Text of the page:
The Chicago Symphony Chorus is nearly 65 years old, and it has had just two directors: Margaret Hillis, who founded the chorus, and Duain Wolfe, who took over from Hillis in 1994 and has led the chorus ever since. Now, Wolfe is quickly approaching his retirement, which will take place at the end of February, after a weekend of performances of Beethoven’s famed Symphony No. 9.
It’s a piece that holds an understandable sway with Wolfe, not merely because of its exalted orchestration, its rousing choral sections, or its affecting text, taken from poet Friedrich Schiller’s “Ode to Joy.” It was also one of the first choral works that Wolfe prepared when Daniel Barenboim entrusted him with leading Chicago Symphony Chorus nearly 30 years ago.
Ahead of his retirement, WFMT spoke with Duain Wolfe about his long and decorated tenure as Chicago Symphony Chorus Director.
WFMT: What do you remember from the first days of your CSO tenure? What was it like to follow Margaret Hillis?
Duain Wolfe: As you can imagine, it was quite a stressful moment, because here is the Chicago Symphony Chorus, one of the most famous and best choruses on the planet, and I was stepping into the shoes of one of the most famous and best chorus directors on the planet. There was a lot to live up to.
I was nervous, but I have to say it was an excited nervousness; I was very excited to do the rehearsals and to work with the chorus. And it was very exciting to start right out by working with Daniel Barenboim. We had a great working relationship during our twelve years together.
I remember I was watching the orchestra the night Maestro Barenboim engaged me for the job. I was sitting in the house for the rest of the concert thinking, “I can’t believe I’m doing this! This is going to be fun!” And it’s been great fun for 28 years. It’s also been extremely difficult, but the good kind of difficult.
WFMT: What are some of the highlights of your long tenure with the chorus?
Wolfe: I’ve been very lucky. Not only did I get the world’s best job, but I also got to work closely with the world’s best conductors: Barenboim, Muti, Boulez, Haitink, you name it!
Several moments over the years have been just extraordinary. One was doing a semi-staged version of Fidelio with Daniel Barenboim. Another was Otello, the first Verdi opera that we did with Maestro Muti, which was a real thrill.
Another gigantic thrill was doing Moses und Aron, the Schoenberg opera with Pierre Boulez, who was the expert on that opera and just about anything having to do with Schoenberg. Working with him on that opera was beyond exciting, and then we took it to Berlin and did it there.
Another highlight was also in Berlin, we did the Brahms Requiem. Here we were, an American orchestra and chorus taking Germany’s great piece to Germany; there’s a certain hubris there, I guess. But it worked out really well and we all had a fabulous time doing it.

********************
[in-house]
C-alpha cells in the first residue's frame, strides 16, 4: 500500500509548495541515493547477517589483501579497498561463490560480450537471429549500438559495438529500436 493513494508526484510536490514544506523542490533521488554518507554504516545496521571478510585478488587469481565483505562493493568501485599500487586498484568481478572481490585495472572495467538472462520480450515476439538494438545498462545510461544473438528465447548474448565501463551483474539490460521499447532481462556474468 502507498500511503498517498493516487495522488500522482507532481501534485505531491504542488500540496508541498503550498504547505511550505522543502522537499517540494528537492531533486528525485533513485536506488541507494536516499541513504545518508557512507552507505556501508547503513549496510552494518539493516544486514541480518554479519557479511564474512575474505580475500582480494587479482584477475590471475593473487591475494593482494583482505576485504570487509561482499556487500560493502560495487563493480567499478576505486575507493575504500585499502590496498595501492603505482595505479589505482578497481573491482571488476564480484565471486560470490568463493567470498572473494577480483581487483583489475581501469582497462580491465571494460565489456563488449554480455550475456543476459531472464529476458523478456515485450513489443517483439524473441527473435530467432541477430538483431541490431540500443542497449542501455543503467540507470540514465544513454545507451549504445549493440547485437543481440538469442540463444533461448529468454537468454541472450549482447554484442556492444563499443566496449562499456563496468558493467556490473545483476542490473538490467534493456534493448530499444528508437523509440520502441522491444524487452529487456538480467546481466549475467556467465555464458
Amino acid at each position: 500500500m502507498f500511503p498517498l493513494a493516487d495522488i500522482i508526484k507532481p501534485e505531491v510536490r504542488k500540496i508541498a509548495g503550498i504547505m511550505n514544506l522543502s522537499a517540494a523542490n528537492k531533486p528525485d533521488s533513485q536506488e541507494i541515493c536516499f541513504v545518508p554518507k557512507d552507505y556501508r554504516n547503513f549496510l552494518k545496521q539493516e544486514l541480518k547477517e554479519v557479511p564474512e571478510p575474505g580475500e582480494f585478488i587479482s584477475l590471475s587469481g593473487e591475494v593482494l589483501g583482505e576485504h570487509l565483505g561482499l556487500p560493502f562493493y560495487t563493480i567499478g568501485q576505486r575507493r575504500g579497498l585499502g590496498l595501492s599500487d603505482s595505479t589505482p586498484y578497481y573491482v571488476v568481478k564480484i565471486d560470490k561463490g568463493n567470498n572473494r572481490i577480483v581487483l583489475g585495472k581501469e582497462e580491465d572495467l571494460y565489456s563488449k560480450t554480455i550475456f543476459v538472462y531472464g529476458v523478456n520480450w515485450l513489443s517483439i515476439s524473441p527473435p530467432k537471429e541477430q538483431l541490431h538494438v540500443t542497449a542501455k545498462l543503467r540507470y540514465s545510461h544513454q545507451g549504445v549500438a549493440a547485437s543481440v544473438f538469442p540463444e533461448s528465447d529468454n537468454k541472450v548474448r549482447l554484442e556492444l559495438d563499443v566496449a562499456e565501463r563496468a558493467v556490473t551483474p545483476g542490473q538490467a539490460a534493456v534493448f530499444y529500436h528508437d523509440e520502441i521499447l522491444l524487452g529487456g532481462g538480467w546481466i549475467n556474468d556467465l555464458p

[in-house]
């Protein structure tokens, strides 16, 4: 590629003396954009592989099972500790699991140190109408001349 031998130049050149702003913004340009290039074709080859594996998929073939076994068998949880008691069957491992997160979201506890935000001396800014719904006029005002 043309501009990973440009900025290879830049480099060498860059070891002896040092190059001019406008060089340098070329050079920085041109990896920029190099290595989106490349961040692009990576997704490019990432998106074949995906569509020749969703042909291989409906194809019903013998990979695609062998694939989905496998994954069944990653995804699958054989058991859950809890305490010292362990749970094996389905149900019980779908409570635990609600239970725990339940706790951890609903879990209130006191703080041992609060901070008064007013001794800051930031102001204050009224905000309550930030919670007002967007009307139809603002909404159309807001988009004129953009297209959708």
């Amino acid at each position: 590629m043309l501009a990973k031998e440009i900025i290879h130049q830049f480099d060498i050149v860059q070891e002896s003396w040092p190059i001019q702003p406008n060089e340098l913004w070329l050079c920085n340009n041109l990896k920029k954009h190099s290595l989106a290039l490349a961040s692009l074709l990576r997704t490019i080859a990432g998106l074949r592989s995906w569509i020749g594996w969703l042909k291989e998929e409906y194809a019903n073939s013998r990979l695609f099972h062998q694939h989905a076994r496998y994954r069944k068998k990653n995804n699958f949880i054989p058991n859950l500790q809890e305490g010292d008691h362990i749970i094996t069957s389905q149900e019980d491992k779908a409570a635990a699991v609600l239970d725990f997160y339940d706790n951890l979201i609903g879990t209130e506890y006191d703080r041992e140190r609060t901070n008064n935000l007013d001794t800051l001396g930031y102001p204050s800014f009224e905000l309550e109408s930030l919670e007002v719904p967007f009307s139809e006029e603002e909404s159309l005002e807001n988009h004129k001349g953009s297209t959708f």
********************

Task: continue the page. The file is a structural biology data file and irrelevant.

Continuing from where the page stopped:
And working with Sir Georg Solti, which I did for five years before he passed away. The big highlight there was recording Die Meistersinger von Nürnberg, which won Grammys and all that sort of thing. But those weren’t as exciting to me as just doing the music for Meistersinger with Sir Georg Solti.
WFMT: With Beethoven now and the Messiah earlier this season, how has it felt to be back in the concert hall after such a long hiatus?
Wolfe: Making music is not just our livelihood. It’s also what keeps us ticking. I live for making music, and for me, not being able to do rehearsals and performances was the hardest thing about the pandemic.
It’s particularly tricky with singers and wind players because there are aerosols just going everywhere. We’ve had to be extremely careful. For the Beethoven, we will take the masks off just when it’s time to sing and then put them back on.
WFMT: Are these weekend’s performances of Beethoven Nine a fitting culmination of your time with the Chicago Symphony Orchestra and Chorus?
Wolfe: It is a piece that I dearly love. The chorus is only in the last movement, but I love the whole symphony, and the third movement especially practically brings me to tears every time I hear it. And then of course, by the time it gets to the end, there’s no stopping. It’s just like a roller coaster of musical madness all the way to the very last note. And how do you get more thrilling than that?
I actually chose this to be my last concert. I could have let Messiah in December be my last concert, but I wanted to go out on the “Ode to Joy.” My job has been about joy, and this is my joyful farewell.
WFMT: Do you have any advice you’d like to share for the next Chicago Symphony Chorus director?
Wolfe: To whoever gets this position, plan to stay for 25 or 30 years; you won’t regret it. The institution deserves that, and it just gets better and better. Margaret committed like that, I’ve had that kind of commitment, and I hope the next person will too.
Riccardo Muti conducts the Chicago Symphony Orchestra and Chorus in what will be Duain Wolfe’s final concerts as Chicago Symphony Chorus Director. Beethoven’s Symphony No. 9 will be performed on February 24, 25, 26, and 27 at Symphony Center. For ticketing and information, visit cso.org.
This interview has been lightly edited for length and clarity.